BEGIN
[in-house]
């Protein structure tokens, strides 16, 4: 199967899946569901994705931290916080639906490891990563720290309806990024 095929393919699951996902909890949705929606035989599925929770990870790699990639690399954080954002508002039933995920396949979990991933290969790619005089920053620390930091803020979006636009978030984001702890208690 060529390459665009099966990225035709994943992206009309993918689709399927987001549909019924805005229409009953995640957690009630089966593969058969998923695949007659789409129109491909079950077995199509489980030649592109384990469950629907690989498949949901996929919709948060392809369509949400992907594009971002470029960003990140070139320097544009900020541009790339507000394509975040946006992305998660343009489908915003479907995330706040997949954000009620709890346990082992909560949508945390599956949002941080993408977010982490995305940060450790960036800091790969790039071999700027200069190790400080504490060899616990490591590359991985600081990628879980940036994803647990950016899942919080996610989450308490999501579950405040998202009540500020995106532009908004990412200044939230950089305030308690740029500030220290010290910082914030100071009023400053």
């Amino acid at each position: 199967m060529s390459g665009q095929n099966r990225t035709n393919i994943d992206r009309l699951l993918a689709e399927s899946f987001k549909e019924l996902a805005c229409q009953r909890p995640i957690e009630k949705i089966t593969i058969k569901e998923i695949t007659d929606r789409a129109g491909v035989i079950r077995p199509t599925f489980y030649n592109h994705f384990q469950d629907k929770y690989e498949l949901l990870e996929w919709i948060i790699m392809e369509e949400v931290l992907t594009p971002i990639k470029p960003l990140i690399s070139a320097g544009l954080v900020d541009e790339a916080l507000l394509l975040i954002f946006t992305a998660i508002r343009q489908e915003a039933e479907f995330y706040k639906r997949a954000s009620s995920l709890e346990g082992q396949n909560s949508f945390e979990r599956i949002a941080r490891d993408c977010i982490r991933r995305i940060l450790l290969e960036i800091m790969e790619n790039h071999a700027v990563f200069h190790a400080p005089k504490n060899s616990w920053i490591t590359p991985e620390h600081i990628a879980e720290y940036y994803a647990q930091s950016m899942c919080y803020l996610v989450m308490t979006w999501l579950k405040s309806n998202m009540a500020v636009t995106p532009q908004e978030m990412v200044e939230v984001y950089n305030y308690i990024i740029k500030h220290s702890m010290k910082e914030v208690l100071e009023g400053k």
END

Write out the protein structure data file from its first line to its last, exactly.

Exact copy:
[in-house]
């Protein structure tokens, strides 16, 4: 199967899946569901994705931290916080639906490891990563720290309806990024 095929393919699951996902909890949705929606035989599925929770990870790699990639690399954080954002508002039933995920396949979990991933290969790619005089920053620390930091803020979006636009978030984001702890208690 060529390459665009099966990225035709994943992206009309993918689709399927987001549909019924805005229409009953995640957690009630089966593969058969998923695949007659789409129109491909079950077995199509489980030649592109384990469950629907690989498949949901996929919709948060392809369509949400992907594009971002470029960003990140070139320097544009900020541009790339507000394509975040946006992305998660343009489908915003479907995330706040997949954000009620709890346990082992909560949508945390599956949002941080993408977010982490995305940060450790960036800091790969790039071999700027200069190790400080504490060899616990490591590359991985600081990628879980940036994803647990950016899942919080996610989450308490999501579950405040998202009540500020995106532009908004990412200044939230950089305030308690740029500030220290010290910082914030100071009023400053």
């Amino acid at each position: 199967m060529s390459g665009q095929n099966r990225t035709n393919i994943d992206r009309l699951l993918a689709e399927s899946f987001k549909e019924l996902a805005c229409q009953r909890p995640i957690e009630k949705i089966t593969i058969k569901e998923i695949t007659d929606r789409a129109g491909v035989i079950r077995p199509t599925f489980y030649n592109h994705f384990q469950d629907k929770y690989e498949l949901l990870e996929w919709i948060i790699m392809e369509e949400v931290l992907t594009p971002i990639k470029p960003l990140i690399s070139a320097g544009l954080v900020d541009e790339a916080l507000l394509l975040i954002f946006t992305a998660i508002r343009q489908e915003a039933e479907f995330y706040k639906r997949a954000s009620s995920l709890e346990g082992q396949n909560s949508f945390e979990r599956i949002a941080r490891d993408c977010i982490r991933r995305i940060l450790l290969e960036i800091m790969e790619n790039h071999a700027v990563f200069h190790a400080p005089k504490n060899s616990w920053i490591t590359p991985e620390h600081i990628a879980e720290y940036y994803a647990q930091s950016m899942c919080y803020l996610v989450m308490t979006w999501l579950k405040s309806n998202m009540a500020v636009t995106p532009q908004e978030m990412v200044e939230v984001y950089n305030y308690i990024i740029k500030h220290s702890m010290k910082e914030v208690l100071e009023g400053k």